Although as of early 2004 there were no ongoing clinical trials for LGS, the National Institutes of Health (NIH) sponsors research related to many seizure disorders. Information on the numerous current clinical trials for the study and treatment of seizure disorders can be found at the NIH Web site: <http://clinicaltrials.gov/search/term=Seizure+Disorder>.
The prognosis for individuals with LGS is unfavorable, but variable. Long-term studies of children with LGS found that a majority of patients continue to have typical LGS characteristics (mental retardation, treatment-resistant seizures) many years after onset. Children with an early onset of seizures, prior history of West syndrome, higher frequency of seizures, or constant slow EEG background activity have a worse prognosis than those with seizures beginning later in childhood. Tonic seizures may persist and be more difficult to control over time, while myoclonic and atypical absences become easier to control.
It is recognized that the frequency of seizures may be associated with the child's level of alertness. The child who is overexcited or lacks sufficient stimulation may experience more seizures. Therefore, a stable but stimulating environment may be important in reducing the number of daily seizures. This may include a strict routine of regular meals, sleep, and medication.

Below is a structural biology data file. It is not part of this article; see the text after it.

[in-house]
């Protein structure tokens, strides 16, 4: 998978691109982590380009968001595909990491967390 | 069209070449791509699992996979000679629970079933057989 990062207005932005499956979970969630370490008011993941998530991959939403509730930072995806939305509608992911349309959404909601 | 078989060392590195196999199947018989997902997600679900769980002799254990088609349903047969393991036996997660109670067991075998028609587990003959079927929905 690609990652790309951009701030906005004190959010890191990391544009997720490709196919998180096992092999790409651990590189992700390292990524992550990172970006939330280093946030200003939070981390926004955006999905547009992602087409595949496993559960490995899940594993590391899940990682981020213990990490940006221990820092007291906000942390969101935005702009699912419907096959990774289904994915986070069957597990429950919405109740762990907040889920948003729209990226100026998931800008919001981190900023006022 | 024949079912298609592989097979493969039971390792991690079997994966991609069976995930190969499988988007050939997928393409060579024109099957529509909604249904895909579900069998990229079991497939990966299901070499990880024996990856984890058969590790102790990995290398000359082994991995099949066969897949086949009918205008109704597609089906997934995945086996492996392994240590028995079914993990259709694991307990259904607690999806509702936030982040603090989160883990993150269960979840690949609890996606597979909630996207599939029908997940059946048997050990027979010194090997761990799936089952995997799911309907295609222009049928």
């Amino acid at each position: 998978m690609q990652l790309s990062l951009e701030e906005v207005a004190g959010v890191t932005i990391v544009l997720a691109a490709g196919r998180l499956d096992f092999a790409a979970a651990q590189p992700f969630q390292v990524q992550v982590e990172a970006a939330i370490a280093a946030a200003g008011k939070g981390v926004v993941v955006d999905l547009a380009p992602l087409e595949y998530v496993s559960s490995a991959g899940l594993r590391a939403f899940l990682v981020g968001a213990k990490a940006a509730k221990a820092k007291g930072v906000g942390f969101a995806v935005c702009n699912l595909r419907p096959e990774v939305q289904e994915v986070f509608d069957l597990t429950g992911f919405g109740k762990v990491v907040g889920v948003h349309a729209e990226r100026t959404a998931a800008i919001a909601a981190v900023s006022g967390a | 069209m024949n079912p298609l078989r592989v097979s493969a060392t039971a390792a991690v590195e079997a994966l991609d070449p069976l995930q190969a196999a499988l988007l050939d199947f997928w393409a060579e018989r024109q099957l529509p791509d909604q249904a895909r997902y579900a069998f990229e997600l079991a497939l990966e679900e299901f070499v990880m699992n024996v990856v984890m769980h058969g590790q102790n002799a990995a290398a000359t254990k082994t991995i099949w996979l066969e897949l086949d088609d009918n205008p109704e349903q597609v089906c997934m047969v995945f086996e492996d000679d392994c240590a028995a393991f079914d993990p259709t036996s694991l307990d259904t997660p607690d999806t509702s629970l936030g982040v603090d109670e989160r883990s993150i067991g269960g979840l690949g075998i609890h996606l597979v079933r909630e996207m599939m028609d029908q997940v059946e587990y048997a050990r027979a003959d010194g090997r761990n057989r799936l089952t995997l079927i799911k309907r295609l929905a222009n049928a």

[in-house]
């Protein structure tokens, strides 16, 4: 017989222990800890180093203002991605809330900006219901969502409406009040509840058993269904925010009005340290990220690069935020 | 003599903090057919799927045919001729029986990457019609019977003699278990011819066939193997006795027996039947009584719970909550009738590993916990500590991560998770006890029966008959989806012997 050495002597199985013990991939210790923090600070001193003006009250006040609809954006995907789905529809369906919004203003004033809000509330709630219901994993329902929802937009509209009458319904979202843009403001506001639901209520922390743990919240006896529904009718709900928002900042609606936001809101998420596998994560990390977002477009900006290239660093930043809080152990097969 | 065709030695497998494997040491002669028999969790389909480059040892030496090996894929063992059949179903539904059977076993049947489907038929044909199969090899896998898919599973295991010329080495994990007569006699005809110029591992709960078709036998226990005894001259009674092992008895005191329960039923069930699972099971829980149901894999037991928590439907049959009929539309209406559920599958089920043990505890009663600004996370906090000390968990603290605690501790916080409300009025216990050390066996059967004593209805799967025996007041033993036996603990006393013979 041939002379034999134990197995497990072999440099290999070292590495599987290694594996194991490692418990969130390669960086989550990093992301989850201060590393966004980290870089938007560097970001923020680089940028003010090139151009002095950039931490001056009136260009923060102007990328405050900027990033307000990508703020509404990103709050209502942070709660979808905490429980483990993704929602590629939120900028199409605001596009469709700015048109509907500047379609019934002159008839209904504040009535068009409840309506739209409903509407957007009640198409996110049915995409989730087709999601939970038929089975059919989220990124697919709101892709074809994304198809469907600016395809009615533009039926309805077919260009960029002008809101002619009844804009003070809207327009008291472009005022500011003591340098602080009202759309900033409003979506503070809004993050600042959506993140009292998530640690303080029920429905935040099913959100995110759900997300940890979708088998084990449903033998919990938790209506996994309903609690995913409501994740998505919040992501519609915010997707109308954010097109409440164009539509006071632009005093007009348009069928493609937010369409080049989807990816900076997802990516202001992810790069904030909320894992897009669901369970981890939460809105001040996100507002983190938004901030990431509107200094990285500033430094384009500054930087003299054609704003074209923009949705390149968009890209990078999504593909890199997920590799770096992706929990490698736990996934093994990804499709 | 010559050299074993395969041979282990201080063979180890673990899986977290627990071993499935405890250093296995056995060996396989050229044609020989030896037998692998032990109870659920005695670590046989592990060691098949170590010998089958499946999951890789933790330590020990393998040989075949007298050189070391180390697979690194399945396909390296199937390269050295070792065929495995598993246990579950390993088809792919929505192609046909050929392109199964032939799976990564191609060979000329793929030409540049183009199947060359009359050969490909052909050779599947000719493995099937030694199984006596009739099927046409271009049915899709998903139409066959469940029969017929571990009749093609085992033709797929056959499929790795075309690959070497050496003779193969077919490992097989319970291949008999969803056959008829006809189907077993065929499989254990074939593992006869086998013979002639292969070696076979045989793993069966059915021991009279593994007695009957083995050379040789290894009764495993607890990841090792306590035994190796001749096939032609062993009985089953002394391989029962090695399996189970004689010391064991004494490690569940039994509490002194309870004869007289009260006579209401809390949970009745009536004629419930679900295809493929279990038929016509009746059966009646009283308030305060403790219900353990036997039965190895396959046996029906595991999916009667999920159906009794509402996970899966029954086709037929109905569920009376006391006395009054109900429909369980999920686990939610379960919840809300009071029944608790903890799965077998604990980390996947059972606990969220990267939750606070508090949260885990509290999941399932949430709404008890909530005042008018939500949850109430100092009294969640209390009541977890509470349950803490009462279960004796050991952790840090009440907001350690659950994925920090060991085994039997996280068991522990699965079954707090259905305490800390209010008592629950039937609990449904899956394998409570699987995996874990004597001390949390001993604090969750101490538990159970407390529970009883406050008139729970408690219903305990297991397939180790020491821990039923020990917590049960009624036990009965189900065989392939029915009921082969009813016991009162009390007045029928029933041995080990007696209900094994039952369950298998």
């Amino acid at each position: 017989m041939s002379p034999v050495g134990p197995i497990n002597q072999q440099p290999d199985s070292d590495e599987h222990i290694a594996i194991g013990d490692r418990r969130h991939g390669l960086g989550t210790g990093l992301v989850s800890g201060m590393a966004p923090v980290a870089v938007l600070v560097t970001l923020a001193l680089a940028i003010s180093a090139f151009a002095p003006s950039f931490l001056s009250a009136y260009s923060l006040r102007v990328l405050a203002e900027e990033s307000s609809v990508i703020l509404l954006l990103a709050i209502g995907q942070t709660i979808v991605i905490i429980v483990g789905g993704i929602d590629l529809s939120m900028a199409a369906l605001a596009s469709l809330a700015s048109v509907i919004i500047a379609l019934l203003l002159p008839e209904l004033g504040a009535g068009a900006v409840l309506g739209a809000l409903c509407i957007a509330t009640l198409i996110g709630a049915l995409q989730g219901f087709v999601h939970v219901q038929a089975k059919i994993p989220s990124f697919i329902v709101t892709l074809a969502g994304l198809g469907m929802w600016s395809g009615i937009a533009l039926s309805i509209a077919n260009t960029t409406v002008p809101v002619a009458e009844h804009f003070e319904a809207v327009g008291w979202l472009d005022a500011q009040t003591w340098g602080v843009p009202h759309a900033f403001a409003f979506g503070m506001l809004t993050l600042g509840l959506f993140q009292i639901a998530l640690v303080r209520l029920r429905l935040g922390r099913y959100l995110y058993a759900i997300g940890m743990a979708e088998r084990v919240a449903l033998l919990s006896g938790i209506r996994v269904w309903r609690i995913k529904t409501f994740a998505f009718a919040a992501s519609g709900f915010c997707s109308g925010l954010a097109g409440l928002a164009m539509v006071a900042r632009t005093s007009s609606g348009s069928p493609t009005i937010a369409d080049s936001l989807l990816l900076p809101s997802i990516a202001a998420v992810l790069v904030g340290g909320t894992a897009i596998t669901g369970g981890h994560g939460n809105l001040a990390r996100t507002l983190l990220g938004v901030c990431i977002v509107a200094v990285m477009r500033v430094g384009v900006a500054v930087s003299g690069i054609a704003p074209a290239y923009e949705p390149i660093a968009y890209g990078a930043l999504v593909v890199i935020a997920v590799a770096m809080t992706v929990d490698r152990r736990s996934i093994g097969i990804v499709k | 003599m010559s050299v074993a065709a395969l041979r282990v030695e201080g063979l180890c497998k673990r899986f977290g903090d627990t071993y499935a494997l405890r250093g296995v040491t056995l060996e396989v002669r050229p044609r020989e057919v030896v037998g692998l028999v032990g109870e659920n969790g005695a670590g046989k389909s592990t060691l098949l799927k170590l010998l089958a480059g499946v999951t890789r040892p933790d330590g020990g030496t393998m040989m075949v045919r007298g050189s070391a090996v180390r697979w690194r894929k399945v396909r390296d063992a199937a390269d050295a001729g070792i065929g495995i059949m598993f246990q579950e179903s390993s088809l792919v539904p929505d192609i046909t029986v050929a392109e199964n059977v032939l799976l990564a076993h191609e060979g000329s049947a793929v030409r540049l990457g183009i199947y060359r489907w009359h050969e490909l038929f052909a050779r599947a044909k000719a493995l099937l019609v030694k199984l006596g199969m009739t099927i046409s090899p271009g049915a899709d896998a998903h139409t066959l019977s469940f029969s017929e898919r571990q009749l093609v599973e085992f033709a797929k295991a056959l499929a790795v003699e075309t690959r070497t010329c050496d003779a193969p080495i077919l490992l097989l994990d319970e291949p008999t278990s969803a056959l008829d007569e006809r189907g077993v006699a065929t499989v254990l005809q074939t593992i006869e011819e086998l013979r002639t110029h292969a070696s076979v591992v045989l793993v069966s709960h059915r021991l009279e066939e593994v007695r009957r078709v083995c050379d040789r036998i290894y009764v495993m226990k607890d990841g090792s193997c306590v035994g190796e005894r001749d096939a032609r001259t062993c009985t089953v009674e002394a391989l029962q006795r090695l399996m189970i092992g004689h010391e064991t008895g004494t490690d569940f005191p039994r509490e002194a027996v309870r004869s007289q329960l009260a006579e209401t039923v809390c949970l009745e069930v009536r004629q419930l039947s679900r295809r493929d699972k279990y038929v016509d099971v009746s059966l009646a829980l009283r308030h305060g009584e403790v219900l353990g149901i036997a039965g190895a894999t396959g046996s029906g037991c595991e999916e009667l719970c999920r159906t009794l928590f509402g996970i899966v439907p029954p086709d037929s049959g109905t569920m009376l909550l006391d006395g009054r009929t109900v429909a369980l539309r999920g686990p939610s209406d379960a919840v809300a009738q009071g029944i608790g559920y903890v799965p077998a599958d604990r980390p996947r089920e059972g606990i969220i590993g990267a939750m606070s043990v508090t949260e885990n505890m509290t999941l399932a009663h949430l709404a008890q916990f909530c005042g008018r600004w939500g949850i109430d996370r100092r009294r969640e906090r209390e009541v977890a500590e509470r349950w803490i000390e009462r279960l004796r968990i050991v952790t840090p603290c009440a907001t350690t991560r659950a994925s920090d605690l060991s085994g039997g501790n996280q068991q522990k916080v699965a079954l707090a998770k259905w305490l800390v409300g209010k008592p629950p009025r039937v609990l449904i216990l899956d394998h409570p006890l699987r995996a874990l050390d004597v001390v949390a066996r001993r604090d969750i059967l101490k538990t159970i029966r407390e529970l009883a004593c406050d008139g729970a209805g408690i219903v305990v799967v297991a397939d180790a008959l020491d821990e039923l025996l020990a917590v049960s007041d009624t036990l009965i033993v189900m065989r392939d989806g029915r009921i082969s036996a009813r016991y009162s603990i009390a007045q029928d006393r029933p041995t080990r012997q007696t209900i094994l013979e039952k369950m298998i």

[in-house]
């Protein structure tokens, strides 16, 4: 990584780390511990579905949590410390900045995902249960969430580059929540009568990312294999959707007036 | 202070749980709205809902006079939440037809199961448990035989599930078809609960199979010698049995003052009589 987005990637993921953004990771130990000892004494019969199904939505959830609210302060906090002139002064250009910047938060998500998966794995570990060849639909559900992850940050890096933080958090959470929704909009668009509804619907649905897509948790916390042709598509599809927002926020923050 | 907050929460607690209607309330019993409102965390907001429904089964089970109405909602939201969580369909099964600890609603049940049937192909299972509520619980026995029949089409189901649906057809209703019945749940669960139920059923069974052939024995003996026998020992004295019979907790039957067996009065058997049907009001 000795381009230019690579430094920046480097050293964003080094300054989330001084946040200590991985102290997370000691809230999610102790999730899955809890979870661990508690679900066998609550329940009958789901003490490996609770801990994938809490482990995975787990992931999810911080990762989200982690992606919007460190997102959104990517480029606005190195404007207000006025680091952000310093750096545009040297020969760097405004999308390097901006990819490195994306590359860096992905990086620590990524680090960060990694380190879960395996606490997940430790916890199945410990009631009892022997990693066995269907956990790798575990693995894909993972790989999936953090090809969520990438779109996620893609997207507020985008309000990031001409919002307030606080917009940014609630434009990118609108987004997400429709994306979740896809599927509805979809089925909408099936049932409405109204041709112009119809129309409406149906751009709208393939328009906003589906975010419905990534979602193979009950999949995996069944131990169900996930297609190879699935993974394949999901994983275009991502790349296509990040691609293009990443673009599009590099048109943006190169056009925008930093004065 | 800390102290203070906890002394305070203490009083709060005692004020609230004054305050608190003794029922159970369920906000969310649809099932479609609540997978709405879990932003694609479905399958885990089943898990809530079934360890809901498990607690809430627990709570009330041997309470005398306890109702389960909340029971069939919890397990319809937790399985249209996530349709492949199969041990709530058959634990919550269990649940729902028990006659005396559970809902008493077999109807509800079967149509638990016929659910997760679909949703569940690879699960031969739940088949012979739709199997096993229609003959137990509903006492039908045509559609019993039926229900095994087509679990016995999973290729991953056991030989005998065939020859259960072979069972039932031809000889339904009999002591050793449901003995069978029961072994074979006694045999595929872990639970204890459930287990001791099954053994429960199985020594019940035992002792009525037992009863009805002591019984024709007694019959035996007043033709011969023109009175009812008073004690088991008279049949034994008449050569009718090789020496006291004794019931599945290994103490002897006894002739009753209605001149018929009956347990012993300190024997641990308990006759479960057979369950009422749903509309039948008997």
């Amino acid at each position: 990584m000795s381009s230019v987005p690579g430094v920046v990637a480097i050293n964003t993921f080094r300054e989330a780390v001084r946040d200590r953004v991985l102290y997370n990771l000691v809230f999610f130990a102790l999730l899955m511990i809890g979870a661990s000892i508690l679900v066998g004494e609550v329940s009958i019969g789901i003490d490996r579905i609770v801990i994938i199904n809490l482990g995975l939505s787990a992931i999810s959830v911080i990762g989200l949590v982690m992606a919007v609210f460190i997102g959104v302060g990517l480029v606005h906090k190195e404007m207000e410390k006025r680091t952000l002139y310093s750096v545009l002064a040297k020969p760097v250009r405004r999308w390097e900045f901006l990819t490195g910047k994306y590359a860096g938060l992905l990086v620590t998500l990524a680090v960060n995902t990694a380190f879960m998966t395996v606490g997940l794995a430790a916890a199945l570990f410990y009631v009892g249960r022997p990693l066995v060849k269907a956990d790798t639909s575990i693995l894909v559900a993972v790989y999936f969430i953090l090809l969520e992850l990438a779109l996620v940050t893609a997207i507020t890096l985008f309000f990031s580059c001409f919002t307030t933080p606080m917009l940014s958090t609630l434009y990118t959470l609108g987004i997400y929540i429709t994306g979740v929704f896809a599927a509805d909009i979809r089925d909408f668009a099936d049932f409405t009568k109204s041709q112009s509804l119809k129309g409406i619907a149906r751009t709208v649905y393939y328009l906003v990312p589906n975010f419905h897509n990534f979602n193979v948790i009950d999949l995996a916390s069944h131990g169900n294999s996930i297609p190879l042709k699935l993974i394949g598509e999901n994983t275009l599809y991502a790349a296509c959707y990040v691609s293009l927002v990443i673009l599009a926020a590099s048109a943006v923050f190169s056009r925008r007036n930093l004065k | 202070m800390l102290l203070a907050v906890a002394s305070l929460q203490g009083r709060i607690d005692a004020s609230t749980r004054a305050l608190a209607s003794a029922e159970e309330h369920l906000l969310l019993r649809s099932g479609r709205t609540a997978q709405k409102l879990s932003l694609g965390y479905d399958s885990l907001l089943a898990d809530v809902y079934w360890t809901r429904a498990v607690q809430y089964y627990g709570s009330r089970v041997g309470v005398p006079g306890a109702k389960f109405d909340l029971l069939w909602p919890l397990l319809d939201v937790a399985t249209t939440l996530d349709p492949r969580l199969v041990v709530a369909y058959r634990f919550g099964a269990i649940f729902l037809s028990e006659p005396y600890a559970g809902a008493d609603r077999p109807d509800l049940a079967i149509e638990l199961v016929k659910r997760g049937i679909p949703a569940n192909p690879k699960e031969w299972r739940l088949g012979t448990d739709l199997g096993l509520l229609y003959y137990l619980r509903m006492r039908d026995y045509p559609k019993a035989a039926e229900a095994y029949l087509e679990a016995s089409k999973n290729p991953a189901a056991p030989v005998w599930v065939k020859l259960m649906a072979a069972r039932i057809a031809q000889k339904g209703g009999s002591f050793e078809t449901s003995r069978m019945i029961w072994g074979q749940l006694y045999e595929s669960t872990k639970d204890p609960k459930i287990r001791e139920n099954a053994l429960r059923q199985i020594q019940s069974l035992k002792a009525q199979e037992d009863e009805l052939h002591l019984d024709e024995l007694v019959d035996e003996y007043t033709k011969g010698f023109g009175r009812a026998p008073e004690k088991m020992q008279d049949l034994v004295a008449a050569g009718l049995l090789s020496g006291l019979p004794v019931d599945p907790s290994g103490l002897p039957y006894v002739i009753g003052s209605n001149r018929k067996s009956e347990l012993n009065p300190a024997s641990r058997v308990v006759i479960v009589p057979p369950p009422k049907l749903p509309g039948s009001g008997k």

Providing for the safety of a child with Lennox-Gastaut syndrome is a 24-hour concern for parents. Coupled with safety concerns, children with LGS are often dependent for personal care such as toileting, management of behavioral impulses, and interpretation of attempts at communication. Often, respite care can provide parents with a chance to reenergize. As the child matures into adulthood, an assisted living center or group home may help provide maximum independence and social integration, along with continued medical supervision.
Frost, M., et al. "Vagus Nerve Stimulation in Children with Refractory Seizures Associated with Lennox-Gastaut Syndrome." Epilepsia 42 (2001): 1148–1152.
NINDS Lennox-Gastaut Syndrome Information Page. National Institute of Neurological Disorders and Stroke. March 10, 2004 (May 23, 2004). <http://www.ninds.nih.gov/health_and_medical/disorders/lennoxgastautsyndrome_doc.htm>.
Epilepsy Foundation. 4351 Garden City Drive, Suite 500, Landover, MD 20785-7223. (301) 459-3700 or (800) EFA-1000 (332-1000); Fax: (301) 577-2684. [email protected] <http://www.epilepsyfoundation.org/>.
NIH/NINDS Brain Resources and Information Network. PO Box 5801, Bethesda, MD 20824. (301) 496-5751 or (800) 352-9424; Fax: (301) 402-2186. <http://www.ninds.nih.gov/>.
Greiciane Gaburro Paneto
Iuri Drumond Louro, MD, PhD